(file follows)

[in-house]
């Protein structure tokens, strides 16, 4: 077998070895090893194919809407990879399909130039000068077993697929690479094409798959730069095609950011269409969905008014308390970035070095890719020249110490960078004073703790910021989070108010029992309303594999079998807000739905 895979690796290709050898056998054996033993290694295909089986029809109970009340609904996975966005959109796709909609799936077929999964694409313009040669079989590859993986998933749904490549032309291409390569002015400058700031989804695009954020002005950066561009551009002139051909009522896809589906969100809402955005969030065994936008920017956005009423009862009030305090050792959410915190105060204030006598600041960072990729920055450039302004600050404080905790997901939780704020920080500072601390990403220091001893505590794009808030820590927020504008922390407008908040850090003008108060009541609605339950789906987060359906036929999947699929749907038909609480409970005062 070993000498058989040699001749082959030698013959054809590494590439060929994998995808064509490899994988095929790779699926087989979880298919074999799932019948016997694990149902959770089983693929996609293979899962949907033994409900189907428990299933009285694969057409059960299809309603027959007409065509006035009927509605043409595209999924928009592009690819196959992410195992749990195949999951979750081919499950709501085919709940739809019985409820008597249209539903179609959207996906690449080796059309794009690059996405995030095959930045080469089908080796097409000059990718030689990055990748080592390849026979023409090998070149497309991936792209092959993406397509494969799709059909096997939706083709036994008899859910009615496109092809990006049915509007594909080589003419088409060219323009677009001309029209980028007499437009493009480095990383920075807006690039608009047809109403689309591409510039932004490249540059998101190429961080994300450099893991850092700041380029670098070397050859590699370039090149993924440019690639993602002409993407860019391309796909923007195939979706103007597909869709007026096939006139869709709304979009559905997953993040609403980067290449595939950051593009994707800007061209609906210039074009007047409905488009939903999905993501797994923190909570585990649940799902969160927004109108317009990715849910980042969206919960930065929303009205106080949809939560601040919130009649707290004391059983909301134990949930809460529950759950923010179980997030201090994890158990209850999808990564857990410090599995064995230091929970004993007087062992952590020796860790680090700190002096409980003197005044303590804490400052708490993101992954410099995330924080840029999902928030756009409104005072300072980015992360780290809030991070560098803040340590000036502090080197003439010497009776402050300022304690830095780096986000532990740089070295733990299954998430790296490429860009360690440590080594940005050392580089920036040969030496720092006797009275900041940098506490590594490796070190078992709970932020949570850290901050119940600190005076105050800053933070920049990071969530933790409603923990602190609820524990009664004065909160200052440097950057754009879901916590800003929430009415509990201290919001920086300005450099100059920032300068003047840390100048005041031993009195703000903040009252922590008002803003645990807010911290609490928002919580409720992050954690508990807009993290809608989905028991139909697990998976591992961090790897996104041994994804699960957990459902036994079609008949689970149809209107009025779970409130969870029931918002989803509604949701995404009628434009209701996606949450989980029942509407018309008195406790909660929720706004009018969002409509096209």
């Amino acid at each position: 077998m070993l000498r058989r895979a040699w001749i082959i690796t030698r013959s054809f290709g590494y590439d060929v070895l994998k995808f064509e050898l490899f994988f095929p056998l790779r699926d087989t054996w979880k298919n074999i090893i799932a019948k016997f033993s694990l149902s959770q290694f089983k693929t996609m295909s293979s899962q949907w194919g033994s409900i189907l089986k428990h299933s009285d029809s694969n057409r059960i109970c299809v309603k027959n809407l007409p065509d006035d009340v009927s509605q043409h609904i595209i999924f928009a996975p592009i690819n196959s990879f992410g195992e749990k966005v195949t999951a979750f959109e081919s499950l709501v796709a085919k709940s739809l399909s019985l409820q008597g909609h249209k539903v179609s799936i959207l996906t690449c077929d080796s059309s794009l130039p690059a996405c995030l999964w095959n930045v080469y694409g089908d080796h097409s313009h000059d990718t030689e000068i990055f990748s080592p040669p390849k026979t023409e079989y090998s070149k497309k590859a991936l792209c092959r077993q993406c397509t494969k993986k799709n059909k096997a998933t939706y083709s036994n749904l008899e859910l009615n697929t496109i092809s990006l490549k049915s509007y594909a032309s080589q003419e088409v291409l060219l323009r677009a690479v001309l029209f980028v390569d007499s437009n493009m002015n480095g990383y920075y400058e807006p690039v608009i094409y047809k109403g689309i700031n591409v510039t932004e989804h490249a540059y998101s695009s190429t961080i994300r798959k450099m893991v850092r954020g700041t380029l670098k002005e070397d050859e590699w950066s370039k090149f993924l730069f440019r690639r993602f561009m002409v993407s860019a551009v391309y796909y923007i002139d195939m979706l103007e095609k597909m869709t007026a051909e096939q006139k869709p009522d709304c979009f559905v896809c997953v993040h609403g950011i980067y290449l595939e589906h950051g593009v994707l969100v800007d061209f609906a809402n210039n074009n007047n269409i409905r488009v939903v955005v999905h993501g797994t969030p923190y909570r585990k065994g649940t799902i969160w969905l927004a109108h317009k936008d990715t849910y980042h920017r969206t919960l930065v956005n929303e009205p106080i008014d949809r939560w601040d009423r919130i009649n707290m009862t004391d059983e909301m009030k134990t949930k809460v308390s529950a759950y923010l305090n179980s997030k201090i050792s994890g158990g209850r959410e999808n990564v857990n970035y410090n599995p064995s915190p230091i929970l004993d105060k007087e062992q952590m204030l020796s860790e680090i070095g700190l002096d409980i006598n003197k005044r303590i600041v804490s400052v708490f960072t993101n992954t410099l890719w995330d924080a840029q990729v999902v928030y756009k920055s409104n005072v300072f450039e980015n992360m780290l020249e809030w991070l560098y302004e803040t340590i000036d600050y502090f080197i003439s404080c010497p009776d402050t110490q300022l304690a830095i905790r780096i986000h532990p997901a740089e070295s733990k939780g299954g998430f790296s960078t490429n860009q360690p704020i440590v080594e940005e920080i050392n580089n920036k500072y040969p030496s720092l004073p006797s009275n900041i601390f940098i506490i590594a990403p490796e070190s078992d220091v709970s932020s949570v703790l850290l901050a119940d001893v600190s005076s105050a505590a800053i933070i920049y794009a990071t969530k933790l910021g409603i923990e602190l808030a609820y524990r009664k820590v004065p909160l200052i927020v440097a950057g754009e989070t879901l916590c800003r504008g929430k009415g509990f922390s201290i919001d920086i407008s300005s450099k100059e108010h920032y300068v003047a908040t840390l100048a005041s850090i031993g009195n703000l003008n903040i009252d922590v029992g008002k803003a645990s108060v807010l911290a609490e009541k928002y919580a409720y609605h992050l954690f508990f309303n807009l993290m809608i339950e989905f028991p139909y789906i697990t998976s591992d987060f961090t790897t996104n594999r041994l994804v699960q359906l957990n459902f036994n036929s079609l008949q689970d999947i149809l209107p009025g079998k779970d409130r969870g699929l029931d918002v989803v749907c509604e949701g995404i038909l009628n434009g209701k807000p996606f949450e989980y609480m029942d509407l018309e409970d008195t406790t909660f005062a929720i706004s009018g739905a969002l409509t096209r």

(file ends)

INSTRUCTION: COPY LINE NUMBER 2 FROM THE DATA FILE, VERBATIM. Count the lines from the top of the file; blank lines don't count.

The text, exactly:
């Protein structure tokens, strides 16, 4: 077998070895090893194919809407990879399909130039000068077993697929690479094409798959730069095609950011269409969905008014308390970035070095890719020249110490960078004073703790910021989070108010029992309303594999079998807000739905 895979690796290709050898056998054996033993290694295909089986029809109970009340609904996975966005959109796709909609799936077929999964694409313009040669079989590859993986998933749904490549032309291409390569002015400058700031989804695009954020002005950066561009551009002139051909009522896809589906969100809402955005969030065994936008920017956005009423009862009030305090050792959410915190105060204030006598600041960072990729920055450039302004600050404080905790997901939780704020920080500072601390990403220091001893505590794009808030820590927020504008922390407008908040850090003008108060009541609605339950789906987060359906036929999947699929749907038909609480409970005062 070993000498058989040699001749082959030698013959054809590494590439060929994998995808064509490899994988095929790779699926087989979880298919074999799932019948016997694990149902959770089983693929996609293979899962949907033994409900189907428990299933009285694969057409059960299809309603027959007409065509006035009927509605043409595209999924928009592009690819196959992410195992749990195949999951979750081919499950709501085919709940739809019985409820008597249209539903179609959207996906690449080796059309794009690059996405995030095959930045080469089908080796097409000059990718030689990055990748080592390849026979023409090998070149497309991936792209092959993406397509494969799709059909096997939706083709036994008899859910009615496109092809990006049915509007594909080589003419088409060219323009677009001309029209980028007499437009493009480095990383920075807006690039608009047809109403689309591409510039932004490249540059998101190429961080994300450099893991850092700041380029670098070397050859590699370039090149993924440019690639993602002409993407860019391309796909923007195939979706103007597909869709007026096939006139869709709304979009559905997953993040609403980067290449595939950051593009994707800007061209609906210039074009007047409905488009939903999905993501797994923190909570585990649940799902969160927004109108317009990715849910980042969206919960930065929303009205106080949809939560601040919130009649707290004391059983909301134990949930809460529950759950923010179980997030201090994890158990209850999808990564857990410090599995064995230091929970004993007087062992952590020796860790680090700190002096409980003197005044303590804490400052708490993101992954410099995330924080840029999902928030756009409104005072300072980015992360780290809030991070560098803040340590000036502090080197003439010497009776402050300022304690830095780096986000532990740089070295733990299954998430790296490429860009360690440590080594940005050392580089920036040969030496720092006797009275900041940098506490590594490796070190078992709970932020949570850290901050119940600190005076105050800053933070920049990071969530933790409603923990602190609820524990009664004065909160200052440097950057754009879901916590800003929430009415509990201290919001920086300005450099100059920032300068003047840390100048005041031993009195703000903040009252922590008002803003645990807010911290609490928002919580409720992050954690508990807009993290809608989905028991139909697990998976591992961090790897996104041994994804699960957990459902036994079609008949689970149809209107009025779970409130969870029931918002989803509604949701995404009628434009209701996606949450989980029942509407018309008195406790909660929720706004009018969002409509096209």